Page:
“Cindy Caldwell,” Green Arrow said. “Little girl, eight years old. Never made it home from school today.”
“Man, the Spiders don’t do that kind of stuff!” the punk swore. “Anyone said we do is lyin’! Kids, man! We don’t touch kids! I’ve got me a little brother, and anyone touches him answers to me!”
“You sound sincere,” Red Tornado said. “And yet an eyewitness described your gang tattoo on the kidnapper’s arm.”
“Hey, Lennie,” the other punk said to the spokesman for the gang, “what about Crispy?”
“Oh, man!” Lennie swore. “I knew that creep would get us into trouble!”
“Crispy?” Green Arrow asked. “Want to elaborate?”
“His name’s Chris Pulaski,” Lennie said. “Chris P, get it? He tried out for our gang, made it in, barely. But he was whack, man! This guy was freakin’ crazy! We kicked him out, told him not to show his face on our turf again!”
“He has the tattoo?” Red Tornado asked.
“Yeah, sure. Got it before we realized what a nut job he really is.”
“Crispy, he’s got bright red hair?” Green Arrow asked.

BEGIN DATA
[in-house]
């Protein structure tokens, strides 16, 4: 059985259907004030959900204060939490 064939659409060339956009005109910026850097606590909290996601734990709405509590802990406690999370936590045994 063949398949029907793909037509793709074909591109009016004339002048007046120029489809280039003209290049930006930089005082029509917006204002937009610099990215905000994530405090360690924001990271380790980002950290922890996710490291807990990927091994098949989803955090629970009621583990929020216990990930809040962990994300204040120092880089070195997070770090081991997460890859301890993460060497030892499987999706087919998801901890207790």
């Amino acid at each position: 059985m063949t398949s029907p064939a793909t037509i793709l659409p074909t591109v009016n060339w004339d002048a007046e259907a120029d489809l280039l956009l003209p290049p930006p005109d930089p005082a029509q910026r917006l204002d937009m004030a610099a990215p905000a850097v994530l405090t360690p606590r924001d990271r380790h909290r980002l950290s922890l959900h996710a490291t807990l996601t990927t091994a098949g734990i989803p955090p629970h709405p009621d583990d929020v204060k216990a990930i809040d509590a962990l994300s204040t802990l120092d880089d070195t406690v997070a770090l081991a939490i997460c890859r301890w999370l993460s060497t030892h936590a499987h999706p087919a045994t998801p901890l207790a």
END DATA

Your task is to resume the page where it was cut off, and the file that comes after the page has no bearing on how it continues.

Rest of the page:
“Naw, man, he’s as bald as an eight-ball!”
“Right answer,” Green Arrow grinned. “Where can we find this Crispy?”
“Last I heard,” Lennie said, “he was livin’ in a boarded-up grocery on Morton Avenue!”
“Thanks,” Green Arrow said. “And, er, sorry about the shake-up.”
“Hey, it’s cool,” Lennie said. “Honest mistake. But when you find Crispy, you give him one for us, k?”
“K,” Green Arrow promised.
Weisinger’s Grocery had been a focal point of what was once a thriving neighborhood. In recent years, big supermarket chains and a rapidly declining neighborhood had forced the tiny mom-and-pop grocer out of business; the store stood boarded up and empty now, like a monument to a dead era.
Green Arrow and Red Tornado stood across the street from the grocery, keeping to the shadows.
“Two-story building,” Green Arrow said. “Here’s the plan. You can fly, so you go in through a window on top level. I’ll break in the front. We’ll catch Crispy between us, if he’s in there.”
“A good plan,” Red Tornado said. “When shall we execute it?”